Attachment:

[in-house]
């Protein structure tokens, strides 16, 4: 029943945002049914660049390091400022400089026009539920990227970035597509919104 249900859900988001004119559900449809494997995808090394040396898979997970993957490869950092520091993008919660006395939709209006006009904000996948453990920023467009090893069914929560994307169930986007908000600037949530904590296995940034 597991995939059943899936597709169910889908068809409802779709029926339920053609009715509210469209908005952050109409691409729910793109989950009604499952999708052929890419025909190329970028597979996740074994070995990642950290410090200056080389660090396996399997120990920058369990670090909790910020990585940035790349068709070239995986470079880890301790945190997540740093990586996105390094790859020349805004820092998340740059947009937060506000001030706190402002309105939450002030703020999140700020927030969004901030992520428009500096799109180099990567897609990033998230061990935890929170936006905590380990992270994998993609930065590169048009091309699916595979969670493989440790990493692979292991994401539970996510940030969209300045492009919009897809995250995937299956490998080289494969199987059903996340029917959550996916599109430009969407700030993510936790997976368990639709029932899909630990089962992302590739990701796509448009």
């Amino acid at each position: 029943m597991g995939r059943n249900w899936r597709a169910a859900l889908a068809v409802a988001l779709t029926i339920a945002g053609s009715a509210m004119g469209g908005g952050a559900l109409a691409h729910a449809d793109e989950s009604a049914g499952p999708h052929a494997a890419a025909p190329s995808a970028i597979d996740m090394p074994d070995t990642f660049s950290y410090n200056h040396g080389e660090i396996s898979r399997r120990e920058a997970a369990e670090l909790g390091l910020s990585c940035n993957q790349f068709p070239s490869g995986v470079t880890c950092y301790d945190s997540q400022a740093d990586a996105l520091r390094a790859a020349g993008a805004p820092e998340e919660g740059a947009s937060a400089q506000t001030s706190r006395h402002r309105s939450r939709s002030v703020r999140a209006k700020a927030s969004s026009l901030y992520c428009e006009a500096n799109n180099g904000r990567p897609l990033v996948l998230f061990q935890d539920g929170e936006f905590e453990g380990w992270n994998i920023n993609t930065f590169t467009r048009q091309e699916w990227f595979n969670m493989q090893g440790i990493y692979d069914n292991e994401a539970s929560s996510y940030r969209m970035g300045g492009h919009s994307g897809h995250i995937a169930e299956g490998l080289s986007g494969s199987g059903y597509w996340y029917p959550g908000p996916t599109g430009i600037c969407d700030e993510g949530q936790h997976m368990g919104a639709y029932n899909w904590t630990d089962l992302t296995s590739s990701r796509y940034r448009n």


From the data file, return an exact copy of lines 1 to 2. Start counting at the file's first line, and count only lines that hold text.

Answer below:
[in-house]
């Protein structure tokens, strides 16, 4: 029943945002049914660049390091400022400089026009539920990227970035597509919104 249900859900988001004119559900449809494997995808090394040396898979997970993957490869950092520091993008919660006395939709209006006009904000996948453990920023467009090893069914929560994307169930986007908000600037949530904590296995940034 597991995939059943899936597709169910889908068809409802779709029926339920053609009715509210469209908005952050109409691409729910793109989950009604499952999708052929890419025909190329970028597979996740074994070995990642950290410090200056080389660090396996399997120990920058369990670090909790910020990585940035790349068709070239995986470079880890301790945190997540740093990586996105390094790859020349805004820092998340740059947009937060506000001030706190402002309105939450002030703020999140700020927030969004901030992520428009500096799109180099990567897609990033998230061990935890929170936006905590380990992270994998993609930065590169048009091309699916595979969670493989440790990493692979292991994401539970996510940030969209300045492009919009897809995250995937299956490998080289494969199987059903996340029917959550996916599109430009969407700030993510936790997976368990639709029932899909630990089962992302590739990701796509448009």